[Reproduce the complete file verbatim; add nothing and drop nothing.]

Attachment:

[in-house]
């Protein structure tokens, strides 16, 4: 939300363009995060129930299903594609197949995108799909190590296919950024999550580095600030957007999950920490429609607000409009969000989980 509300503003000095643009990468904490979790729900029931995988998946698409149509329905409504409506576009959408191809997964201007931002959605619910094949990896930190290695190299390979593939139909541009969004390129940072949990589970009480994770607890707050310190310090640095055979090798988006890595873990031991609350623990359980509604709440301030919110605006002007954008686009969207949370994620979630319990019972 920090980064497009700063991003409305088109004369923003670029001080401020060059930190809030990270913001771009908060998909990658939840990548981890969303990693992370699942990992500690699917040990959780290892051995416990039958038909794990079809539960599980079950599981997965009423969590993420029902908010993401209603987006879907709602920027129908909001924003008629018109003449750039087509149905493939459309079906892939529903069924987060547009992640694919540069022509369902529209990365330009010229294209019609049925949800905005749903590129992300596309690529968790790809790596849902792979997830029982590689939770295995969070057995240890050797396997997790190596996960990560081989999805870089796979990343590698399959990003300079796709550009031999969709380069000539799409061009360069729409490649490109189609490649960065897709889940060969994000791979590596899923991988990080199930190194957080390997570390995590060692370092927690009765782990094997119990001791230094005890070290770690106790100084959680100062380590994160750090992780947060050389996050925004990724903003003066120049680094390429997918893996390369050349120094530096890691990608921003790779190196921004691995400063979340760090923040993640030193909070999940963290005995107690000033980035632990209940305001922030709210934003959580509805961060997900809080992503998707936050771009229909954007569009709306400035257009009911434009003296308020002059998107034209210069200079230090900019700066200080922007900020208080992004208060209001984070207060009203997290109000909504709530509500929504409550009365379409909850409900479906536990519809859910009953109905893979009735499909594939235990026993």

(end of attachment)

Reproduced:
[in-house]
């Protein structure tokens, strides 16, 4: 939300363009995060129930299903594609197949995108799909190590296919950024999550580095600030957007999950920490429609607000409009969000989980 509300503003000095643009990468904490979790729900029931995988998946698409149509329905409504409506576009959408191809997964201007931002959605619910094949990896930190290695190299390979593939139909541009969004390129940072949990589970009480994770607890707050310190310090640095055979090798988006890595873990031991609350623990359980509604709440301030919110605006002007954008686009969207949370994620979630319990019972 920090980064497009700063991003409305088109004369923003670029001080401020060059930190809030990270913001771009908060998909990658939840990548981890969303990693992370699942990992500690699917040990959780290892051995416990039958038909794990079809539960599980079950599981997965009423969590993420029902908010993401209603987006879907709602920027129908909001924003008629018109003449750039087509149905493939459309079906892939529903069924987060547009992640694919540069022509369902529209990365330009010229294209019609049925949800905005749903590129992300596309690529968790790809790596849902792979997830029982590689939770295995969070057995240890050797396997997790190596996960990560081989999805870089796979990343590698399959990003300079796709550009031999969709380069000539799409061009360069729409490649490109189609490649960065897709889940060969994000791979590596899923991988990080199930190194957080390997570390995590060692370092927690009765782990094997119990001791230094005890070290770690106790100084959680100062380590994160750090992780947060050389996050925004990724903003003066120049680094390429997918893996390369050349120094530096890691990608921003790779190196921004691995400063979340760090923040993640030193909070999940963290005995107690000033980035632990209940305001922030709210934003959580509805961060997900809080992503998707936050771009229909954007569009709306400035257009009911434009003296308020002059998107034209210069200079230090900019700066200080922007900020208080992004208060209001984070207060009203997290109000909504709530509500929504409550009365379409909850409900479906536990519809859910009953109905893979009735499909594939235990026993």